On the heels of the previous post, I have been wondering about what it would really take to be a prime facie duty. Ideally, an account should make it clear whether or not Ross has correctly identified the nature and usefulness of the familiar Big Seven topics (beneficence, non-maleficence, fidelity, etc.) by choosing ‘prime facie‘ as a label. And it is not an embarrassing question, given that Ross’s original remarks from The Right and The Good are provisional and apology-laden, so surely invite friendly re-evaluation (even if it must be confessed that one is not breaking new ground in thinking through a text that is almost a century old).
In my previous post I alleged that there is such a thing as a prime facie reason that is not minimally good (pro tanto). Some reasons are not, as a matter of fact, good reasons — they only seem to be good under some description. This is a point I have explored in other blogging (here and here). Now the question is whether any of those prime facie reasons are helpful in expressing the grounds upon which one might make a claim of responsibility over actions and events (to take up Brandon’s suggestion), and in that sense be worthy of being called ‘prime facie duties’.
The first obstacle is that Ross himself did not believe that he was describing a set of duties at all. The product is not as advertised:
I suggest ‘prima facie duty’ or ‘conditional duty’ as a brief way of referring to the characteristic (quite distinct from that of being a duty proper) which an act has, in virtue of being of a certain kind (e.g. the keeping of a promise), of being an act which would be a duty proper if it were not at the same time of another kind which is morally significant. Whether an act is a duty proper or actual duty depends on all the morally significant kinds it is an instance of. The phrase ‘prima facie duty’ must be apologized for, since (1) it suggests that what we are speaking of is a certain kind of duty, whereas it is in fact not a duty, but something related in a special way to duty. Strictly speaking, we want not a phrase in which duty is qualified by an adjective, but a separate noun.
I think we are obliged to flagrantly ignore Ross’s secondary suggestion of ‘conditional duty’ as a synonym for ‘prime facie duty’. For, given that Ross is at great pains to walk around eggshells when it comes to description of the idea of a ‘duty’, the phrase sounds very much like it is describing the same thing as a hypothetical imperative. And the connotation has consequences. For if you (like Philippa Foot) think that all of morality is a system of hypothetical imperatives, then it’s going to be hard to distinguish between prime facie duties and minimally good (pro tanto) reasons for action. His intent, of course, was to say that these are duties in context, but not duties as such. That would make them hypothetical principles which fall short of being imperatives. But you can’t untie a knot by adding new ones, so let’s just put the matter aside.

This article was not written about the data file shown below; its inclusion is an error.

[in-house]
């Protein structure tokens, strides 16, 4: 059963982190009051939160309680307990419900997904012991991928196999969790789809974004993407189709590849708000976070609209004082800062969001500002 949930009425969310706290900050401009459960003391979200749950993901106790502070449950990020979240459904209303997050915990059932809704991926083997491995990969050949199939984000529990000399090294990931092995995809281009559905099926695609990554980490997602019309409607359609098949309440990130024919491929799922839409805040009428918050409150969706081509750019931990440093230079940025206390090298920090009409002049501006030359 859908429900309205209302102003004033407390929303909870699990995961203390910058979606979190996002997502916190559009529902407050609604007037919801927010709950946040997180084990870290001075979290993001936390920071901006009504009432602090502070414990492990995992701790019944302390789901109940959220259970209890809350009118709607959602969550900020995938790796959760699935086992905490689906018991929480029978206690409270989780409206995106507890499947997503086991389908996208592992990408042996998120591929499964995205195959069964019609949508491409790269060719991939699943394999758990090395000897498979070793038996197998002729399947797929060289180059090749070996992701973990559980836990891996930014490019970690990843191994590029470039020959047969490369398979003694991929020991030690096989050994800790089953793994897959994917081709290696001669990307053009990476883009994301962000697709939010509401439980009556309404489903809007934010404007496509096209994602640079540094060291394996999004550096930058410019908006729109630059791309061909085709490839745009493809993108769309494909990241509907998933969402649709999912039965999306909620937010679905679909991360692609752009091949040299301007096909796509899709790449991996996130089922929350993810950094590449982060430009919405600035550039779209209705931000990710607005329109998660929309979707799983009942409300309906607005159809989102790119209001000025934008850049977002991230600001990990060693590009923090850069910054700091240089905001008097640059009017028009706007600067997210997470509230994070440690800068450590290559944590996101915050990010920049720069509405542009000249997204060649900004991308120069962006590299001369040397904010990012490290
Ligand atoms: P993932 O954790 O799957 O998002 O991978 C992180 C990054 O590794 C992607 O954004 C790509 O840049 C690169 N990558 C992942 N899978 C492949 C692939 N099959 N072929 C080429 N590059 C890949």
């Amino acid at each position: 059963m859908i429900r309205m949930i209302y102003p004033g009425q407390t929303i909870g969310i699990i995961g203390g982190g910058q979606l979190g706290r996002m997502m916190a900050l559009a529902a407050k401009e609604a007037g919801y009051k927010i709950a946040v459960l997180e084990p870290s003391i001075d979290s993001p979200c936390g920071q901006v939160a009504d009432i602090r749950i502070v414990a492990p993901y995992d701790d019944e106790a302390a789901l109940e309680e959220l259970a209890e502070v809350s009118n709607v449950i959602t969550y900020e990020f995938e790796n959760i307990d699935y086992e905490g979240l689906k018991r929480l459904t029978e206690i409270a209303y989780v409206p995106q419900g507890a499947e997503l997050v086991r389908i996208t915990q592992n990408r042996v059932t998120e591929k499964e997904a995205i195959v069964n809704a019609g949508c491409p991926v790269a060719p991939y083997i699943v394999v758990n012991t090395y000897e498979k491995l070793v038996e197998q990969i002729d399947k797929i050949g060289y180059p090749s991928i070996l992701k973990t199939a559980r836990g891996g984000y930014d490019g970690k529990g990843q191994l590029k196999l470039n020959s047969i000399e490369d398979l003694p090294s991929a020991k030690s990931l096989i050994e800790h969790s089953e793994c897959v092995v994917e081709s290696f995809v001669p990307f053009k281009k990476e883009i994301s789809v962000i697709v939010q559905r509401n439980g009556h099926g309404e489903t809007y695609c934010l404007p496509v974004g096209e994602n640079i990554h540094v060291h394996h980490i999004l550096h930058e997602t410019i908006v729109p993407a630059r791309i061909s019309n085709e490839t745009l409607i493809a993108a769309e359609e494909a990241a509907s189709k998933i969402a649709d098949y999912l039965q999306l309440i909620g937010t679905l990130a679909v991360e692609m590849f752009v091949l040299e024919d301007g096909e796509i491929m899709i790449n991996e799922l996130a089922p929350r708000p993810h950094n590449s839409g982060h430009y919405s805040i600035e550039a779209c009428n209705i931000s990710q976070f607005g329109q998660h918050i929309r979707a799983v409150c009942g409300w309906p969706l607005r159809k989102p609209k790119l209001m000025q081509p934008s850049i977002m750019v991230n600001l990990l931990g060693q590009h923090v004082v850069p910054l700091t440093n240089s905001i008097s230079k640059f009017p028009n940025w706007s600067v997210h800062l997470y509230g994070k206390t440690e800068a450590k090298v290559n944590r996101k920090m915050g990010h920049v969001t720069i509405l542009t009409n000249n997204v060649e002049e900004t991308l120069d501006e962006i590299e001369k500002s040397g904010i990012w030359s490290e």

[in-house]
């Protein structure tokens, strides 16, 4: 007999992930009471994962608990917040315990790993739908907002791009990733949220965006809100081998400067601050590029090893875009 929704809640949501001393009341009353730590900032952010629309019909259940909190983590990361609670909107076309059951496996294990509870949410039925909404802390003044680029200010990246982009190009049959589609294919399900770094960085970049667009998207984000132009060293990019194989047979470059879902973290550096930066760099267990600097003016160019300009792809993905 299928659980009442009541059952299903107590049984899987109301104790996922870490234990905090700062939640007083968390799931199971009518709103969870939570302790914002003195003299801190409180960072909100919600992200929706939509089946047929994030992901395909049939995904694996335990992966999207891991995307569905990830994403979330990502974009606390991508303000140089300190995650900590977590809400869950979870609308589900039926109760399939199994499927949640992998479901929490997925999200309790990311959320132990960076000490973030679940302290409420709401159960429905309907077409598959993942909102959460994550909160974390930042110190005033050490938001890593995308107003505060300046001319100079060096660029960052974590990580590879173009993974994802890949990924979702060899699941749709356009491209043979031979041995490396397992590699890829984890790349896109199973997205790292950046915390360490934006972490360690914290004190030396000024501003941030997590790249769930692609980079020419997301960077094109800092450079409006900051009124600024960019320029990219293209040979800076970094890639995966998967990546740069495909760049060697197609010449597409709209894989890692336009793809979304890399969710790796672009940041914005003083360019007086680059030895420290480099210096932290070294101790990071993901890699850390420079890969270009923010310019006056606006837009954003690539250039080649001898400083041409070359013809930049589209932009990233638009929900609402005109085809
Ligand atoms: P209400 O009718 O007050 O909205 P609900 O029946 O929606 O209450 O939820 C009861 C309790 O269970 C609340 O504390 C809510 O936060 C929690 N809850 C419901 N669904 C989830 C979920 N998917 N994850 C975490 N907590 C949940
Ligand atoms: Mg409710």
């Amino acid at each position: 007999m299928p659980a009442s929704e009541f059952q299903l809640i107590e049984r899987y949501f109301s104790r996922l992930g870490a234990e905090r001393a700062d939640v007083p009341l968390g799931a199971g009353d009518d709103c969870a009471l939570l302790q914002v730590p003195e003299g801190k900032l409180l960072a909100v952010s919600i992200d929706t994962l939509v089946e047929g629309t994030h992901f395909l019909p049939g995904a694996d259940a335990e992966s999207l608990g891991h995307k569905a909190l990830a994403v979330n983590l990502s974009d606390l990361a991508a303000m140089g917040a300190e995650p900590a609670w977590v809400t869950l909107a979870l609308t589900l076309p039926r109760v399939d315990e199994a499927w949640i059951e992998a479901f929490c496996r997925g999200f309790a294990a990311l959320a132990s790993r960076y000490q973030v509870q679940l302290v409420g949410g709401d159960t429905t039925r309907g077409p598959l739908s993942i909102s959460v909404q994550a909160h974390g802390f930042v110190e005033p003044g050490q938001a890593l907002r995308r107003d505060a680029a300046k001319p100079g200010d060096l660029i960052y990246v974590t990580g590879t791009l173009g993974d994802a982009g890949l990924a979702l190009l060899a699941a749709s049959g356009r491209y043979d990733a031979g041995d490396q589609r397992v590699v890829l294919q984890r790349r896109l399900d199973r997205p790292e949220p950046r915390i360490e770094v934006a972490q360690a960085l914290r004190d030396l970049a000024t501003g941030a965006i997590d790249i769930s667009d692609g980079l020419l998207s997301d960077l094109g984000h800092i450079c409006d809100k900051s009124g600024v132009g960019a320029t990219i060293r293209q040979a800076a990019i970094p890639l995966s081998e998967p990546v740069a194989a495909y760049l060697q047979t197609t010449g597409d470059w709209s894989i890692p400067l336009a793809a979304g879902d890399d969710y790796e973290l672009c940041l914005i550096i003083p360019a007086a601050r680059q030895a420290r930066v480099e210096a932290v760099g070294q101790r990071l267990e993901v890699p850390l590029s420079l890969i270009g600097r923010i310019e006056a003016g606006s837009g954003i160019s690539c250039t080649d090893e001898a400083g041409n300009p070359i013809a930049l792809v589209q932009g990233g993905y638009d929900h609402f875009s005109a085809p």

For Ross, prime facie duties are not duties. This is, of course, a needlessly paradoxical way of speaking, but it has some traction in ordinary language. Consider, by analogy, the fact that we currently describe the solar system in terms of ‘dwarf planets’ (Pluto, Eres, The Goblin) and ‘planets’ (Earth, Mars, etc.), but our terminology is not very good, because strictly speaking a dwarf planet is not a species of planet, but rather is a near-miss case. If we kept our lexical house in order, we should be calling Pluto and friends something else entirely — a planetelle, planetilly, planetaine, or whatever. So long as a distinction is made between bodies which have ordinary and extraordinary orbits around the sun, the label is not important. Similarly, Ross is telling us that the “prime facie duties” are not really duties, but strictly speaking are near-miss cases of duties, and if we knew what was good for us we would call them something else — claims, topics, grounds, or whatever. So long as the idea of an ethically probative reason is retained, the label can be left to future lexical housekeeping.
Instead, it seems best to adopt the phrase ‘prime facie claim‘. This option is explicitly rejected by Ross because he thinks a “claim” strongly implies sociality, and hence fails to describe claims one might make upon oneself. To me, however, this seems like a bad lexical choice. It is better to prefer the artificial to the positively misleading. And anyway I find nothing at all unintuitive or odd about the idea that one may make claims of oneself. Perhaps conventions have changed; my sense is that many contemporary philosophers (e.g., Lon Fuller) are willing to say that there are self-directed or agentic duties. We proceed, however, on the assumption that nothing will be lost in the new usage except a little verbal confusion.